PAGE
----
Robert Parry recently wrote about “Obama, the Neo-Cons, and Liberal Interventionists” (Consortium News, August 21, 2014, reposted on Portside.org). Parry describes the two, sometimes competing, factions among the foreign policy elite that dominate United States foreign policy today. The neo-conservatives, derived from Reagan era militarism and institutionalized in the Project for a New American Century, advocate the American use of military power virtually everywhere to create pliant regimes and quiescent populations. Their theoreticians, including William Kristol and Robert Kagan, argue that President Clinton in the 1990s and President Obama today have failed to use U.S. military superiority to create a world order that serves U.S. interests.
The neo-conservatives captured the White House in 2001 and Bush, Cheney, Rumsfeld, and the second level of administrators went about launching two brutal wars, dramatically increasing military spending, and establishing a military presence, soldiers, private armies, and drone-type technologies all across the “arc of instability.” The “arc of instability” constituted nations from northern Latin America, North Africa, the Middle East, the Persian Gulf, South Asia, and the Pacific. Their vision was to reestablish a U.S. global empire.
The Clinton era “liberal interventionists,” sometimes called the “humanitarian interventionists,” also desired a new United States global hegemony. They believed, however, that the goal could not be achieved by unilateral militarism. Empire required alliances, international institutional collaboration, and the selective use of force. Military tools, preferably aircraft, drones, and selective assassinations, while avoiding “boots on the ground,” would limit backlash from a skeptical citizenry who are tired of U.S. wars. Preferably military interventions could be justified on humanitarian grounds, not to achieve conquest but to save beleaguered populations.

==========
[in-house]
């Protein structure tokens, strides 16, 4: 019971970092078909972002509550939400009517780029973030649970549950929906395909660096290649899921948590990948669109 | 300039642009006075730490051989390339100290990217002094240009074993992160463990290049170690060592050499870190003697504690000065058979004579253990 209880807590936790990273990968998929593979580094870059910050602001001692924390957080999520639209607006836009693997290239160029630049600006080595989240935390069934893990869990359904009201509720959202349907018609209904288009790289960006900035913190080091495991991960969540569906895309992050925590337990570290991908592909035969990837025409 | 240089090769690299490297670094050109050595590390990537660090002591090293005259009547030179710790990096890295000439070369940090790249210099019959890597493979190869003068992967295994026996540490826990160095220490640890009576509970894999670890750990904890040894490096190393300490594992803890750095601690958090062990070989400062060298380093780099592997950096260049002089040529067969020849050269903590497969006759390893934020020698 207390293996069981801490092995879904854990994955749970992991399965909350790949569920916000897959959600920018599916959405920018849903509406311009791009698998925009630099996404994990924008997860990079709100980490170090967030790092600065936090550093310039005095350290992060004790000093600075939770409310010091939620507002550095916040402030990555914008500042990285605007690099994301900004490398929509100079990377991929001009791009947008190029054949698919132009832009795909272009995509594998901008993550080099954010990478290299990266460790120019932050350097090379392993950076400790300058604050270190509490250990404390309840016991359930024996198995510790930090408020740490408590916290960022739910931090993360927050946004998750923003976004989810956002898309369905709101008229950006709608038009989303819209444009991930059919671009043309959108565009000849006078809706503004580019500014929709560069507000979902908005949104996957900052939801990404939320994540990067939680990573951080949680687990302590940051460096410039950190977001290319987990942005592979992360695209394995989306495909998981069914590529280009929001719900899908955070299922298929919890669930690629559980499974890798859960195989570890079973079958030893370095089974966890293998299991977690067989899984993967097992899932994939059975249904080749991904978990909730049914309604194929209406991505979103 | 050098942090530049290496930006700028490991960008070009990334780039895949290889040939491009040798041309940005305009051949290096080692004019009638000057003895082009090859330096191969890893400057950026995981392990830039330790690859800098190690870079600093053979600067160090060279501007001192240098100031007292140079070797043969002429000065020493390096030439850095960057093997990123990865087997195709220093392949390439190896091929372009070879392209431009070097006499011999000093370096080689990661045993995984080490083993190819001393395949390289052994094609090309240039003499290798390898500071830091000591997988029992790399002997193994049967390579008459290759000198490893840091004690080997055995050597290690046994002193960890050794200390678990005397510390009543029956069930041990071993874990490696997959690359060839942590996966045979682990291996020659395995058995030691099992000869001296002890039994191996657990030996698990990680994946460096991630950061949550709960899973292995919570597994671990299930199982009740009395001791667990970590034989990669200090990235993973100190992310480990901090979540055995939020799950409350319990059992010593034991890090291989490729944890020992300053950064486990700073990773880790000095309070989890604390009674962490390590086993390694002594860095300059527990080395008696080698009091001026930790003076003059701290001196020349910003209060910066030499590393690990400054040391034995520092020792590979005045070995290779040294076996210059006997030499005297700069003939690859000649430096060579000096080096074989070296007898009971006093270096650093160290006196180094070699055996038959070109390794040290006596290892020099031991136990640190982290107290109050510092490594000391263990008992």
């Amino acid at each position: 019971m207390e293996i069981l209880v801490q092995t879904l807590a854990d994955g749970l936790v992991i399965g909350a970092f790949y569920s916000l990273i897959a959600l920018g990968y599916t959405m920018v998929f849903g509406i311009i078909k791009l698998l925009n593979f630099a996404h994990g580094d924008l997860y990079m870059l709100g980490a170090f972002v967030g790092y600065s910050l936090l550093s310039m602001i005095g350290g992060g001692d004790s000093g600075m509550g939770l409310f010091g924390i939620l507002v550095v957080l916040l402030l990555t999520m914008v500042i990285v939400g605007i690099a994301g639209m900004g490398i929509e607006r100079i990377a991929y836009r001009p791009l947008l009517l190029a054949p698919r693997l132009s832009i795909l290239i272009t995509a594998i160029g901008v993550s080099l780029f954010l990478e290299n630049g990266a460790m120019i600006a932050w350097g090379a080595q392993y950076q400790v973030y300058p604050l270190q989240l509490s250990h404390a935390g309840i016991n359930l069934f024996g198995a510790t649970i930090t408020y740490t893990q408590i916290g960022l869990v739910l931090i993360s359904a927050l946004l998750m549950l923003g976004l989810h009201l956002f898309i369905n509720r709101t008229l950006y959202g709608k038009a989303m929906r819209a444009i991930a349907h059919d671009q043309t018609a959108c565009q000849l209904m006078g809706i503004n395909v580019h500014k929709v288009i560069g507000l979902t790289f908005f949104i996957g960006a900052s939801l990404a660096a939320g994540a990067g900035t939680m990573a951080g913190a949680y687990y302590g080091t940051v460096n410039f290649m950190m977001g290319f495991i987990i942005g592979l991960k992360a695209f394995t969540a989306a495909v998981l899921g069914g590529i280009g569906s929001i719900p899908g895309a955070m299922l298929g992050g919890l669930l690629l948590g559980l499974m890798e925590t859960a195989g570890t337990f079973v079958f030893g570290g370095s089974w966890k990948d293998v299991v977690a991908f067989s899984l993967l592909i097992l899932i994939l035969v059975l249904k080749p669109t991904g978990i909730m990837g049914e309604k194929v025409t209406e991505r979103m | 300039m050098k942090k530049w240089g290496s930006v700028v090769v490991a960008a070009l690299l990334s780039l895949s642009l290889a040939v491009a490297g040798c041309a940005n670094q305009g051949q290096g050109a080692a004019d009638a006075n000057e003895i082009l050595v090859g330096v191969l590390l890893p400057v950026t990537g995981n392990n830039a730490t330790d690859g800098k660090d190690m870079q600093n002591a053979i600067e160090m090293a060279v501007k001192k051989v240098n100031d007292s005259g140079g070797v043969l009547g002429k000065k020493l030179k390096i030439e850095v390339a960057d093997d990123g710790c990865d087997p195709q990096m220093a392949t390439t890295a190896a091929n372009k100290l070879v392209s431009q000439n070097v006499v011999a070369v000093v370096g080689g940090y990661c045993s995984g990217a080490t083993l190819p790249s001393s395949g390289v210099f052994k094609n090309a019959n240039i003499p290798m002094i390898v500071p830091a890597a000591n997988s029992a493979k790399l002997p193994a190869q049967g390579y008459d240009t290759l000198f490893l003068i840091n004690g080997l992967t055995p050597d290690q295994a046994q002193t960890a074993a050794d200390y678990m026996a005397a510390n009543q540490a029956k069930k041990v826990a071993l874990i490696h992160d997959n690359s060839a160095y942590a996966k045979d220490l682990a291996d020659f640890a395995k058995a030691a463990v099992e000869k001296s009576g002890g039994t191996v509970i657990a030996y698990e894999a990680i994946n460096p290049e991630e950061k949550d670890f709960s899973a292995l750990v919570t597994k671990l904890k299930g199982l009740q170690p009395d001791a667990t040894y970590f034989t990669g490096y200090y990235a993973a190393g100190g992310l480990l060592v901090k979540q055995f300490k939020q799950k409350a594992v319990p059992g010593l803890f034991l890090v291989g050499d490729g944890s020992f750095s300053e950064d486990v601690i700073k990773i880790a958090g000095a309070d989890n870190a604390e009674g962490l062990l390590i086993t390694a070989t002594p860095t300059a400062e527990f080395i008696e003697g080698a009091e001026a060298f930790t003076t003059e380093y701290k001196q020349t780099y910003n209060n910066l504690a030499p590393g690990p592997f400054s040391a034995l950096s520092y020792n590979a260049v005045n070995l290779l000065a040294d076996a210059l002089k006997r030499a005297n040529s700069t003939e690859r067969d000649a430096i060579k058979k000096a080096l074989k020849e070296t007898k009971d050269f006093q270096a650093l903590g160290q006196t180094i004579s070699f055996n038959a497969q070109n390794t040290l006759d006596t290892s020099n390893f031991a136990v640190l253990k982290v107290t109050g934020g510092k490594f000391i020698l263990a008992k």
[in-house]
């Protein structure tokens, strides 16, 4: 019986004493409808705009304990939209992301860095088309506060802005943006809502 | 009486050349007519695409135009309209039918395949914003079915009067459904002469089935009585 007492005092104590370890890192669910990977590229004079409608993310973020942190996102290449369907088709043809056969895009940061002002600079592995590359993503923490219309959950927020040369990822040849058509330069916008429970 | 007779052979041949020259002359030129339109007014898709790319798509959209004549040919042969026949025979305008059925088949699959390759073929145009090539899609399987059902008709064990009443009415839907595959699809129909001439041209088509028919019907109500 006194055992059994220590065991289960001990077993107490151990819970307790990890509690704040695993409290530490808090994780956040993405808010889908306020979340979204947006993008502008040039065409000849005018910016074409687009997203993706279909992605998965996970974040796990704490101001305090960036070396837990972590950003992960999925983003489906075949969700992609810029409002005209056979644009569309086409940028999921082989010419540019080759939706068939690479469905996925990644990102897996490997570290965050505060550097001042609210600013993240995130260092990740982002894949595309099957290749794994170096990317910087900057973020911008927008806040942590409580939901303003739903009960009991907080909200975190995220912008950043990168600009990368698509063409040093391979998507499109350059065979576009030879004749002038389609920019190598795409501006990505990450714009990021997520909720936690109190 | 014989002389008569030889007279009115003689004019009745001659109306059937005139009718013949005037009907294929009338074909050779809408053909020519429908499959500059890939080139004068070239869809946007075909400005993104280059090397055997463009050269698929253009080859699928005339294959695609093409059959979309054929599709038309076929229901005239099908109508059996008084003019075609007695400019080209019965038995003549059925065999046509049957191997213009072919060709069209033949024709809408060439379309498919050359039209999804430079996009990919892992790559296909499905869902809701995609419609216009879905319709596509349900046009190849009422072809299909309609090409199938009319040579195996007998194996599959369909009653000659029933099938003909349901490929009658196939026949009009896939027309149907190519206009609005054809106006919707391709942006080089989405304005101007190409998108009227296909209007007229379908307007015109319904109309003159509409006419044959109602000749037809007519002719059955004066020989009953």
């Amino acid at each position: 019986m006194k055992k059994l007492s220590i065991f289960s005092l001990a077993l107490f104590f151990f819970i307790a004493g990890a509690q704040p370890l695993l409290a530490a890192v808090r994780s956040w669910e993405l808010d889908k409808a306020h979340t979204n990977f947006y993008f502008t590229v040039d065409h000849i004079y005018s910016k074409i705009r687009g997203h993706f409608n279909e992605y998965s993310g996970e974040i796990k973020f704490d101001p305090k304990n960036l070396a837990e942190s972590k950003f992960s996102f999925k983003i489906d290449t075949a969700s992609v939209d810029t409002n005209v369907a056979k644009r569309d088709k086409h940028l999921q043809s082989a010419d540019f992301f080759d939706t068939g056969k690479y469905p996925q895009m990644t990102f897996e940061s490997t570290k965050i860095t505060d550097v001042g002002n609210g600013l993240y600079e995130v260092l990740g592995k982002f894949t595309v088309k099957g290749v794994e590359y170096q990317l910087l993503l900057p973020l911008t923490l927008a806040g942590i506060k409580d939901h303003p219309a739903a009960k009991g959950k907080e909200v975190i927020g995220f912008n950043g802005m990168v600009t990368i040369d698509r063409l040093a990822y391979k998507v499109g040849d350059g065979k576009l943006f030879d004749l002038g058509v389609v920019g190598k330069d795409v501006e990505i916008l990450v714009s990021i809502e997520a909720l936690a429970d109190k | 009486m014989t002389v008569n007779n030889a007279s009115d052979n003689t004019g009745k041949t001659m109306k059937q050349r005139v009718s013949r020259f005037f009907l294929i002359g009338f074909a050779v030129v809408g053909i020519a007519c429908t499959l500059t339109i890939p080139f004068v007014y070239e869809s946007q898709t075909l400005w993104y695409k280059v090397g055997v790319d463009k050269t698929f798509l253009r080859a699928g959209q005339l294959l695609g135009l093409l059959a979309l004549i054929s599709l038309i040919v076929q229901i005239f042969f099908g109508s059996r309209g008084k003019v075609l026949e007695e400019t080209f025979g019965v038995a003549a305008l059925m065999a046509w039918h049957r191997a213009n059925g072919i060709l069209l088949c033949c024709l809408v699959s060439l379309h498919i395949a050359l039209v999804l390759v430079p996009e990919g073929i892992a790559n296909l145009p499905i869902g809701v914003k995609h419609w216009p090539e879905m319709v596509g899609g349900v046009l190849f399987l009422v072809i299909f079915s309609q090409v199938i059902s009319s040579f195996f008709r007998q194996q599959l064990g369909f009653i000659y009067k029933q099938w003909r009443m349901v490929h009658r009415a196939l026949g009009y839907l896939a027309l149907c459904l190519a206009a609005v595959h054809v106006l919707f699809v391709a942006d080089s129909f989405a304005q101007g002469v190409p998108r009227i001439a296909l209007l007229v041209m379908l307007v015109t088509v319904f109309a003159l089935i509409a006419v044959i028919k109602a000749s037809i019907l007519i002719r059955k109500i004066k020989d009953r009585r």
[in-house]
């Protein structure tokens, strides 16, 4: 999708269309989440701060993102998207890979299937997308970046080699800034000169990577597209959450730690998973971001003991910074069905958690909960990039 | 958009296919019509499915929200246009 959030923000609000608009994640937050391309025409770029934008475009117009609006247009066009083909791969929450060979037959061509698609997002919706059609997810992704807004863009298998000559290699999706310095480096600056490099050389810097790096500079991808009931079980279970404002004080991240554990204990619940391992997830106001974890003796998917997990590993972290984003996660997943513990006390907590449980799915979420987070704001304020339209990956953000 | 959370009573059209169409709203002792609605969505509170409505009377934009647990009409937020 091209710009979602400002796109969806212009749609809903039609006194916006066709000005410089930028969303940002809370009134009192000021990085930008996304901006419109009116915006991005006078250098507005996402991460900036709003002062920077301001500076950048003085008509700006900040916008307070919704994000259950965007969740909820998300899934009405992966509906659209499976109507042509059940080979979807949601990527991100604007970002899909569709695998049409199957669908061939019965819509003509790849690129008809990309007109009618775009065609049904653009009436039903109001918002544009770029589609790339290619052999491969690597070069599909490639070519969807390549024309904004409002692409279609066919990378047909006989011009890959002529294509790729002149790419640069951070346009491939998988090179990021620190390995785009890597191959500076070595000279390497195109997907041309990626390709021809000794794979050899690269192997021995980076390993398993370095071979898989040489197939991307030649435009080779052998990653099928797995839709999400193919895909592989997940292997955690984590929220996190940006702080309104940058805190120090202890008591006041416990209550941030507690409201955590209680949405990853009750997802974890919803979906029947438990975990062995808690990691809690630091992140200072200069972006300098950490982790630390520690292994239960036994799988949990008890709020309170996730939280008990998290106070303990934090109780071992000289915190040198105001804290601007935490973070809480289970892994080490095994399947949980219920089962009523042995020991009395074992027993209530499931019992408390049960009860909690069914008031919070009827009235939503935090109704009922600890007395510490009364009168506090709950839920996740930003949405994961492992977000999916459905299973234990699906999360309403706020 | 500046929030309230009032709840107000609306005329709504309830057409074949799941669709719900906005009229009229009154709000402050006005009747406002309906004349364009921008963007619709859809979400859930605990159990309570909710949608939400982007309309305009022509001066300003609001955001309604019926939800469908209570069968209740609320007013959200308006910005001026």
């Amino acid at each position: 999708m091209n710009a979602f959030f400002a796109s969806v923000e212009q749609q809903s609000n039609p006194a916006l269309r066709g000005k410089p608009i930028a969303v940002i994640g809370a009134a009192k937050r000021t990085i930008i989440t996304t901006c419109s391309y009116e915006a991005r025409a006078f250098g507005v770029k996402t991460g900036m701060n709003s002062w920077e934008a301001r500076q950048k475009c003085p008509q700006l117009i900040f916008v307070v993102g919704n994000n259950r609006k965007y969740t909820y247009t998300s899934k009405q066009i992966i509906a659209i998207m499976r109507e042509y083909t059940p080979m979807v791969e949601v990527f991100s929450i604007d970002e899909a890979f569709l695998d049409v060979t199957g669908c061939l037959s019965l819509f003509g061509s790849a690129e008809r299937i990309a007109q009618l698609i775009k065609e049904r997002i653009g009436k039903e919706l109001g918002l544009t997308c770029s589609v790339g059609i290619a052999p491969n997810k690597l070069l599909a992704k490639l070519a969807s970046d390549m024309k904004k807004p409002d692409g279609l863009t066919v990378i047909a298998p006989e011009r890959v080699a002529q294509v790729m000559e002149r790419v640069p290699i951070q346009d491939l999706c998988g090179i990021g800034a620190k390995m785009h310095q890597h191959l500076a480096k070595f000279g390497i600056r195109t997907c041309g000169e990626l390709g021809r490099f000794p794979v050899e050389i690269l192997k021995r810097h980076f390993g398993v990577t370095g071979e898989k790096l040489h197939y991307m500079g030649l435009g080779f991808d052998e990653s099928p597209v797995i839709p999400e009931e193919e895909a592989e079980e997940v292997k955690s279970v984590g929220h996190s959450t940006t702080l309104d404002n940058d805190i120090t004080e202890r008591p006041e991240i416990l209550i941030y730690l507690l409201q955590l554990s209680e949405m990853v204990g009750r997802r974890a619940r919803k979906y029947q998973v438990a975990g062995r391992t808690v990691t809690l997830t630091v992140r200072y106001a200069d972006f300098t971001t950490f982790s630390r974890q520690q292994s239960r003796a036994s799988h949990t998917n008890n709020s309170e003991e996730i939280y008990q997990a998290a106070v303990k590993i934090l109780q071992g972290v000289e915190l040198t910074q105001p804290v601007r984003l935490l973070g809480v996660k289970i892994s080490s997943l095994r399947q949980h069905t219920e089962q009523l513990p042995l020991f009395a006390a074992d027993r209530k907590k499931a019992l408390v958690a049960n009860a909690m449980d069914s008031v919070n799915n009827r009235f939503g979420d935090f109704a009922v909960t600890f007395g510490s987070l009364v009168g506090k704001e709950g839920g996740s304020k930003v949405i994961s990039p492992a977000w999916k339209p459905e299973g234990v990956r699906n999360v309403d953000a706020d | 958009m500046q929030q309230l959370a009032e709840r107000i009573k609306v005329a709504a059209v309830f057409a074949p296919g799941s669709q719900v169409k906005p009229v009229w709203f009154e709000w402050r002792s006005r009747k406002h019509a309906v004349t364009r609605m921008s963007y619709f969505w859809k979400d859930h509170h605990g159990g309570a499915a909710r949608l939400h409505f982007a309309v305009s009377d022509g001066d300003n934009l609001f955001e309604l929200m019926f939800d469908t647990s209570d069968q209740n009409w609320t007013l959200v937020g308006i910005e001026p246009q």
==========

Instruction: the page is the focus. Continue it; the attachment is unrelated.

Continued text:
President Obama, Parry pointed out, since taking office in 2009 has “pursued conflicting strategies mixing his penchant for a less belligerent ‘realism’ with Official Washington’s dominant tough-guy ideologies of neo-conservatism and its close cousin, ‘liberal interventionism.’”